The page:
March 8, 2017 Last Updated 11:07 am

Bonnier says it has shuttered Popular Photography and American Photo; No new word on deal for Wenner’s Us Weekly

The 80-year old consumer photography magazine had been part of the Bonnier’s Technology Group, pioneers in digital, interactive magazines, before the publisher abandoned its own digital publishing platform for replica editions

The photography magazines Popular Photography and American Photo have been shuttered by publisher Bonnier, the news coming in the form of an email to staff Monday afternoon. American Photo had been taken digital-only, but Popular Photography had remained in print.

The two titles were part of what was, at one time, the most progressive group of magazines in the digital space. The Bonnier Tech Group, back at the beginning of the decade, was part of the team that helped develop the Mag+ digital publishing platform. Among the very first digital edition app ever released was the app for Popular Science, and later came apps for the other magazines in the group.

Two leaders in the Tech Group, Gregg Hano who was Group Publisher, and Mike Haney, executive editor at PopSci, left to join Mag+ when it was spun off as a separate entity.

It could be said that 2010 to sometime in 2013 were the heady days for digital editions. Like the late nineties for the web, those were the years when there were small groups of digital pioneers who knew they could see the future and wanted to be part of it. In the end, the web publishing pioneers were proved right. But when Apple began to pull back its support for the Newsstand and let their publishing partners flounder, some could see the things were going bad.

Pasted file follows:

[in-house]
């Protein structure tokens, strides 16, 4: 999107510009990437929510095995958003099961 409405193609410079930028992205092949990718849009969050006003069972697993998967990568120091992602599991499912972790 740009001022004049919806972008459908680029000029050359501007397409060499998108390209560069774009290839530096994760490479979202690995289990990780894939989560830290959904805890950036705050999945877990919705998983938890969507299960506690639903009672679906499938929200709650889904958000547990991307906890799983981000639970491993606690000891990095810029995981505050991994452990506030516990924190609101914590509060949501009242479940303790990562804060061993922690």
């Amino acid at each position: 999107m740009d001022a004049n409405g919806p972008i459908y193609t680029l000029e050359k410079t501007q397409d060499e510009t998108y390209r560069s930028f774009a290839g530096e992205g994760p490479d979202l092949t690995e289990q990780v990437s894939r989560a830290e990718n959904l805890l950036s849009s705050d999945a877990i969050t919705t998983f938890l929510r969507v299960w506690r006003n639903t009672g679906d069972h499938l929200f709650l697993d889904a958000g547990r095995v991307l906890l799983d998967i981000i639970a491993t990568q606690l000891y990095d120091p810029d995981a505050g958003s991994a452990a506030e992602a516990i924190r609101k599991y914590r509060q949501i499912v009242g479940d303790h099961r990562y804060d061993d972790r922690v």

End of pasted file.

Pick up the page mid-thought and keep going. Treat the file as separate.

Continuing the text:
Bonnier’s US leaders made the decision to abandon Mag+ for the Adobe platform, at least in part to get some of their titles into the Next Issue Media digital newsstand (now Texture). The Tech Group digital editions, which had been leaders in the creation of interactive magazines, were updated to become replica editions and whatever readers were attracted to the experiment began to give up on Bonnier.

While it is a tragedy for digital editions that Bonnier would go in this direction, what killed off Popular Photography and American Photo was simply the evolution of the photography market. In a world where every smartphone is a camera, consumers simply are not going to be as interested in the latest camera equipment, and other information related to photography. The tech websites frequently discuss photography – at least as it concerns camera phones – and the web provides plenty of alternatives to the traditional magazines.